Phone: 225-342-7015 or 866-366-1121 (Toll Free)
Fax: 225-342-7099

Other sources:

Text of the bill below the fold.

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Pay kids to go to school

June 6, 2008

What if we gave students a paycheck just to attend school?  Some people are serious about it.  Some authorities are actually doing it.  High-level, if theoretical, discussion at the Becker-Posner Blog.

(That’s Nobel-winning economist Gary Becker, and law professor and federal Judge Richard Posner.)

Texans want McLeroy gone, too

May 26, 2008

Texans who ought to know want Education Commissar Don McLeroy out, too — P. Z. Myers (“Fire Don McLeroy”) is not the only one.

In a letter reported in only one newspaper I’ve found, The Houston Chronicle, State Board of Education member Mary Helen Baranga of Corpus Christi asked Gov. Rick Perry to fire McLeroy.

Don McLeroy “has created havoc” as chairman of the State Board of Education and should be replaced, the senior member of the board said in a letter to Gov. Rick Perry.

“It is such a shame that after all these years of trying to improve public education in Texas, we are taking steps backwards because of Don McElroy,” Mary Helen Berlanga of Corpus Christi said in her letter to Perry, misspelling McLeroy’s name.

Berlanga, who has been on the 15-member board since 1984, said McLeroy’s leadership has been a disaster and asked Perry to replace him with “a moderate conservative who can work with all members of the State Board of Education and the citizens of this state.”

Gov. Perry said the SBOE should deal with the issues.

Has Perry forgotten what office he holds?   Nuts.

More on McLeroy’s war on Texas English students

May 25, 2008

The Houston Chronicle’s coverage of the Texas State Board of Education meetings this week is not well indexed on the web. Following a couple of odd links I found Gary Sharrar’s article (he’s the Chronicle’s education reporter), though the Associated Press Story shows up for the paper’s main article on most indices I found.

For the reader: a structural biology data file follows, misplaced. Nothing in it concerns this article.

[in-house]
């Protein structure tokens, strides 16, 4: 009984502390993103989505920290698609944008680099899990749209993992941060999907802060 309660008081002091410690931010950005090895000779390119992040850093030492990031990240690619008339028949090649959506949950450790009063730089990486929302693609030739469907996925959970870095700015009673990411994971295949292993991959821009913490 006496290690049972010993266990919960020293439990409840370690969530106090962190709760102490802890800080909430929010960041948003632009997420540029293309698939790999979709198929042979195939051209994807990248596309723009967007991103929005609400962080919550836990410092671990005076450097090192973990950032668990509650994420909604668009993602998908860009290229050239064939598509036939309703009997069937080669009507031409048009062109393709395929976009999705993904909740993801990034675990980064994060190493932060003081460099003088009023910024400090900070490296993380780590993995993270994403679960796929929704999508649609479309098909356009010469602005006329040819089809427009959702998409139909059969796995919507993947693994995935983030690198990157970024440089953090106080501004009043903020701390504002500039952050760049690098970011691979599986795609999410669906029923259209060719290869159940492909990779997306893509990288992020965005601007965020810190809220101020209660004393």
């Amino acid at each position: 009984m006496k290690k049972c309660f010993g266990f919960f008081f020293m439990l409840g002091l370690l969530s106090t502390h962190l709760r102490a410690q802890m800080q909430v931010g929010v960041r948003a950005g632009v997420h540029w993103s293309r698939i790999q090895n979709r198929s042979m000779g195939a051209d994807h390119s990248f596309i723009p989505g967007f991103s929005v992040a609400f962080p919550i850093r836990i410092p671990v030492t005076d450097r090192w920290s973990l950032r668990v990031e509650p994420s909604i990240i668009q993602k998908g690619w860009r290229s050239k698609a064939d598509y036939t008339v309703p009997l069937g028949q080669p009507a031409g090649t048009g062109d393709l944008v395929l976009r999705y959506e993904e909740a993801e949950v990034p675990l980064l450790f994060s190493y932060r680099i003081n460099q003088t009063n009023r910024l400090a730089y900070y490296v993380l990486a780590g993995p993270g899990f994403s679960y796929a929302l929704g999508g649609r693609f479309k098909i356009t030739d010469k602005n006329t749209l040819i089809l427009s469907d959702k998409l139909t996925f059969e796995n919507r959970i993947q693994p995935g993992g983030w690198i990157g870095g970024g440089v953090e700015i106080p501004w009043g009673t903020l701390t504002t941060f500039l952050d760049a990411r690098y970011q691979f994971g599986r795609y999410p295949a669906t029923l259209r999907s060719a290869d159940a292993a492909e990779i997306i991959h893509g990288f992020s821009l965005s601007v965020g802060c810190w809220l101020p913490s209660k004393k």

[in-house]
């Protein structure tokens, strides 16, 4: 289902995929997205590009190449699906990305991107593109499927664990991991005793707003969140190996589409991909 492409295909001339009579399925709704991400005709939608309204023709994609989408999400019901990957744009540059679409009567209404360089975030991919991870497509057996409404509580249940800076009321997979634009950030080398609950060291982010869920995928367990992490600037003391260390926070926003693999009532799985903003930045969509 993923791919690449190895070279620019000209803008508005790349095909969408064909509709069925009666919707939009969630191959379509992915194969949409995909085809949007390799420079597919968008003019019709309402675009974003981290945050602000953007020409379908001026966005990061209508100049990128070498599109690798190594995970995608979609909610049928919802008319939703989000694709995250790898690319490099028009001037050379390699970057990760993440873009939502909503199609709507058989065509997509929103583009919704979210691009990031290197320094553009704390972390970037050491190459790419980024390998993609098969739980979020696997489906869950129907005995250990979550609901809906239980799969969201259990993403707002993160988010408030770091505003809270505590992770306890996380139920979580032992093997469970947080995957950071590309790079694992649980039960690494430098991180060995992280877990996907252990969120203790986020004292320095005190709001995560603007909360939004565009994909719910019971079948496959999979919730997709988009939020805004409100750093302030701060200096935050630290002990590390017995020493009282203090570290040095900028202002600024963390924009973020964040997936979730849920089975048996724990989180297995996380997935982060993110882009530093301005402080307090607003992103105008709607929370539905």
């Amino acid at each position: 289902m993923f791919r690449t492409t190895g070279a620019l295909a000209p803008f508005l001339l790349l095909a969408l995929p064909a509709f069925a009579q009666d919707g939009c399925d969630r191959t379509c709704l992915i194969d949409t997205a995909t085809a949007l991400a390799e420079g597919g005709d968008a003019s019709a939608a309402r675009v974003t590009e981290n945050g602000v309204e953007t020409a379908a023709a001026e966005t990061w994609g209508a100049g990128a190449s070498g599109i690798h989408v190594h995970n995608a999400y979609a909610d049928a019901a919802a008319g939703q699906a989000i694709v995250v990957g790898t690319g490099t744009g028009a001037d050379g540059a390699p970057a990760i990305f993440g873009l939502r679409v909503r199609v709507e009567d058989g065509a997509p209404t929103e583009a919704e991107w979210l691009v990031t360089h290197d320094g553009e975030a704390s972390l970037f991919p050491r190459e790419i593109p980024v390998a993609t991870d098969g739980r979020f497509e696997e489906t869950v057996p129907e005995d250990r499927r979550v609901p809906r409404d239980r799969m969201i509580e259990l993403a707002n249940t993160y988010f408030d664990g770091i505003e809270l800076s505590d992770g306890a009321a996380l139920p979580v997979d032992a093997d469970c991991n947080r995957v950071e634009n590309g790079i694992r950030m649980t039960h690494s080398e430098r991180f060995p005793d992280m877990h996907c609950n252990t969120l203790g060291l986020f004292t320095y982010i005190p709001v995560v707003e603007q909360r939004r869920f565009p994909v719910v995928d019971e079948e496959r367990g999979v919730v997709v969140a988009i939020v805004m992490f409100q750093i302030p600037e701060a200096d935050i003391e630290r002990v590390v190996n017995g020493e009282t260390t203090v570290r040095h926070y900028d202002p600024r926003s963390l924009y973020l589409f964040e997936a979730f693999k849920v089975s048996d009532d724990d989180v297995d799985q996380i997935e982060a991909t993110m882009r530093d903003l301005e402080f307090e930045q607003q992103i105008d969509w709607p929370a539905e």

Sharrar adds a few details of Kommissar McLeroy’s war on English education, but the significant thing about the story is in the comments, I think. One poster appears to have details that are unavailable even from TEA. Partisans in the fight have details that Texas law requires to be made public in advance of the meetings, while the state officials who need to advise on the regulations and carry them out, do not.

TEA has an expensive website with full capabilities of publishing these documents within moments of their passage. As of Sunday morning, TEA’s website still shows the documents from last March. Surely Texas is not getting its value from TEA on this stuff.

Sharrar wrote:

Two different outside groups offered opposite reactions. The Texas Public Policy Foundation, a free-market think tank, favored the board’s action.

“It is obvious that too many Texas public school students aren’t learning the basics with our current curriculum,” said Foundation education policy analyst Brooke Terry. “We are glad the new curriculum will emphasize grammar and writing skills.”

Texas public schools fail to adequately prepare many students for college or the workplace, she said, citing a 2006 survey by the Conference Board found that 81 percent of employers viewed recent high school graduates as “deficient in written communications” needed for letters, memos, formal reports and technical reports.

But the Texas Freedom Network, which promotes public education, religious freedom and individual liberties, called the board divisive and dysfunctional.

“College ready” generally means reading well, and reading broadly in literature. From a pedagogical standpoint, emphasizing “grammar and writing skills” over the reading that is proven to improve grammar and writing skills will be a losing battle. I hope the details of the plan will show something different when TEA ever makes them available to the taxpaying/education consuming public and English teachers. NCLB asks that such changes be backed by solid research — it will be fascinating to see whether there is any research to support the Texas plan (not that it matters; this section of NCLB has been ignored by the right wing from the moment NCLB was signed).

Prior to this week’s series of meetings, Commissar McLeroy expressed what sounds like disdain for reading in the English curriculum to the El Paso Times:

But chairman McLeroy said he would fight against some of the measures the educators want, especially the comprehension and fluency portion.